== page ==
Observations of galaxy clusters show that the intracluster medium (ICM) is likely to be turbulent and is certainly magnetized. The properties of this magnetized turbulence are determined both by fundamental nonlinear magnetohydrodynamic interactions and by the plasma physics of the ICM, which has very low collisionality. Cluster plasma threaded by weak magnetic fields is subject to firehose and mirror instabilities. These saturate and produce fluctuations at the ion gyroscale, which can scatter particles, increasing the effective collision rate and, therefore, the effective Reynolds number of the ICM. A simple way to model this effect is proposed. The model yields a self-accelerating fluctuation dynamo whereby the field grows explosively fast, reaching the observed, dynamically important, field strength in a fraction of the cluster lifetime independent of the exact strength of the seed field. It is suggested that the saturated state of the cluster turbulence is a combination of the conventional isotropic magnetohydrodynamic turbulence, characterized by folded, direction-reversing magnetic fields and an Alfván-wave cascade at collisionless scales. An argument is proposed to constrain the reversal scale of the folded field. The picture that emerges appears to be in qualitative agreement with observations of magnetic fields in clusters.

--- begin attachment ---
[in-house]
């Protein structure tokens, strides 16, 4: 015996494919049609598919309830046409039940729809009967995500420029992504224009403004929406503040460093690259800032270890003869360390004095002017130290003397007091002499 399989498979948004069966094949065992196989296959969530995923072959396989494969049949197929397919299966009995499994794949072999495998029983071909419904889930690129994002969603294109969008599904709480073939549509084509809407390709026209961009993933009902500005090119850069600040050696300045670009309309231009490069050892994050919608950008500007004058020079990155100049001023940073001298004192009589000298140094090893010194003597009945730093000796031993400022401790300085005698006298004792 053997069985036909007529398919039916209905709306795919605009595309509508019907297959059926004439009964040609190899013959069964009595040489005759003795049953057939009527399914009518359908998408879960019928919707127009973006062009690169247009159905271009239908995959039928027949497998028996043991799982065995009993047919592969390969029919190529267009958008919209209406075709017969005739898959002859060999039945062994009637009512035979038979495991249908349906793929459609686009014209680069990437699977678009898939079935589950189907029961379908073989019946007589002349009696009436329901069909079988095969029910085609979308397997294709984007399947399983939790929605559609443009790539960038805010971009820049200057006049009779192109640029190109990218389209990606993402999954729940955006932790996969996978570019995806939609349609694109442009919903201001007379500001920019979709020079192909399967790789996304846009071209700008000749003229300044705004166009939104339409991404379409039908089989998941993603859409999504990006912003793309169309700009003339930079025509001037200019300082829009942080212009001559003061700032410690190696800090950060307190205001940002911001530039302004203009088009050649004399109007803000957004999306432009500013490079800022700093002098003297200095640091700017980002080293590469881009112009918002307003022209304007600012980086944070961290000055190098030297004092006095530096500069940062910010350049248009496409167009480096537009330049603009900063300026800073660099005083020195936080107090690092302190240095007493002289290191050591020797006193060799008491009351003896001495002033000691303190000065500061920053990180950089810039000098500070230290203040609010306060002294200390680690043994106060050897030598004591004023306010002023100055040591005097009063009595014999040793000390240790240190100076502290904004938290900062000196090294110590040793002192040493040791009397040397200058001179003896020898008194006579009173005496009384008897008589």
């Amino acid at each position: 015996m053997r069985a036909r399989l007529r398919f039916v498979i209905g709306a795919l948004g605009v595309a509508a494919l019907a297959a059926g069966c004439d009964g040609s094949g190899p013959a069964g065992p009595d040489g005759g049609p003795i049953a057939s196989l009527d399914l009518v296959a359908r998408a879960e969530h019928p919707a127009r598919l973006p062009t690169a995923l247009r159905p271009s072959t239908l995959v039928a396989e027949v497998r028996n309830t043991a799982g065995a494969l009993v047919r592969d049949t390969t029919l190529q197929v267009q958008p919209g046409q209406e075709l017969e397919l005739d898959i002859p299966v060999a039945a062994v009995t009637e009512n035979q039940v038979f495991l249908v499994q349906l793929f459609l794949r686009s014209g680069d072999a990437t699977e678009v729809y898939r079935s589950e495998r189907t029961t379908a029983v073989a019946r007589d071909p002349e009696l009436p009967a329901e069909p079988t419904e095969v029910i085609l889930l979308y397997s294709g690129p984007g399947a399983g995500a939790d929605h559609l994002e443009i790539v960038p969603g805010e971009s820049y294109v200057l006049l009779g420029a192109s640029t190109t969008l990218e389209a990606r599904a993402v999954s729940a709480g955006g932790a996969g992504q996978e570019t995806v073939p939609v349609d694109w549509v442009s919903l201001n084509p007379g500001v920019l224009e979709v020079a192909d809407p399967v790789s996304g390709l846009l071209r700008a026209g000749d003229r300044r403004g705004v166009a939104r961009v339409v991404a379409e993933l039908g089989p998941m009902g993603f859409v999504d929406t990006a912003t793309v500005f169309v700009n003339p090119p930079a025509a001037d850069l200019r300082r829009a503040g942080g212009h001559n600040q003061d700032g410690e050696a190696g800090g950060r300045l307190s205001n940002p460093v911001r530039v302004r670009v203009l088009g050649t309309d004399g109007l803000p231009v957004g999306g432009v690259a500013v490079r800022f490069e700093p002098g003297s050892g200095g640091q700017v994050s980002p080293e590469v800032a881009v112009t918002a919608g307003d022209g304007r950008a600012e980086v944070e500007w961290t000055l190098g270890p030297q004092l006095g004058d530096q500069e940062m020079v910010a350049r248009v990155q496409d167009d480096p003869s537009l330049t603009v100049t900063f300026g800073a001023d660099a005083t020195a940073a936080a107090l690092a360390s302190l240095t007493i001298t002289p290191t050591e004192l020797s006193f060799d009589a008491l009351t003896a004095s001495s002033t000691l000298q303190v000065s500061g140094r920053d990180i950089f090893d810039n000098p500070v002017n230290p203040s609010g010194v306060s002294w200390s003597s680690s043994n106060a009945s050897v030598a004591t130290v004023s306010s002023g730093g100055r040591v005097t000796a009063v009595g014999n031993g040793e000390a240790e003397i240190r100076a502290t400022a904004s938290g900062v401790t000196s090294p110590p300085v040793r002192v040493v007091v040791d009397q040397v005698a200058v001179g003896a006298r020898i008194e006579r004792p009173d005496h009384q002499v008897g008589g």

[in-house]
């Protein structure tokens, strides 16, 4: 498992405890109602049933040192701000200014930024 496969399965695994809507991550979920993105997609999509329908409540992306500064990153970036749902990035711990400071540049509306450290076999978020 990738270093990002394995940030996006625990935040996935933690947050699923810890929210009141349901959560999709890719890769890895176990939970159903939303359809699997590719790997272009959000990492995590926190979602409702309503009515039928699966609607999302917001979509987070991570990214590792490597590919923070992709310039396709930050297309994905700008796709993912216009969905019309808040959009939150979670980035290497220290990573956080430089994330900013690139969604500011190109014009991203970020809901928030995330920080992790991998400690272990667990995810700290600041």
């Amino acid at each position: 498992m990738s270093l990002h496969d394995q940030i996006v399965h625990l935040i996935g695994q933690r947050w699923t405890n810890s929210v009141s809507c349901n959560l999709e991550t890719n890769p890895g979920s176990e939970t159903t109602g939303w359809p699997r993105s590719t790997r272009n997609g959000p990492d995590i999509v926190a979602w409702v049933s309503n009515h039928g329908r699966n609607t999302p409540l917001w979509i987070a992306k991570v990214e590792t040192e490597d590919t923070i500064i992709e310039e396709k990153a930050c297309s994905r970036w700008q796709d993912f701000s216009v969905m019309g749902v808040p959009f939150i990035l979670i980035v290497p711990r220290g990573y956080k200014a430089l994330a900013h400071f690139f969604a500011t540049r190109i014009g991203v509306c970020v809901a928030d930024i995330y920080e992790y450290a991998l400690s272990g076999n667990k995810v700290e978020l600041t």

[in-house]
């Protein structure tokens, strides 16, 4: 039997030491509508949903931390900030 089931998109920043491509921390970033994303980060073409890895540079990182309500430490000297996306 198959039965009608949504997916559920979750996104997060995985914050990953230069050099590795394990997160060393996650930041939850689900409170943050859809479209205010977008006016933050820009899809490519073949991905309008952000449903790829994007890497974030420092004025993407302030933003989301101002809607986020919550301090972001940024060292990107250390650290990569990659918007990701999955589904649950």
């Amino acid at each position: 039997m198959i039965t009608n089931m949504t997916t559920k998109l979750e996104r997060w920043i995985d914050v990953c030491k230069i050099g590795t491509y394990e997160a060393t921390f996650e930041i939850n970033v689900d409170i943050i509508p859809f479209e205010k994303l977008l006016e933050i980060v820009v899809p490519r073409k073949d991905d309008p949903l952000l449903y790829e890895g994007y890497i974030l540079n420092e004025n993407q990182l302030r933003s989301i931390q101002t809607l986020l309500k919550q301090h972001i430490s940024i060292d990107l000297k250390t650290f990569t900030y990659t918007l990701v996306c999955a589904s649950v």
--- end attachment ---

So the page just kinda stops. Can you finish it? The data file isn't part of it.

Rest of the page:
All Science Journal Classification (ASJC) codes
- Condensed Matter Physics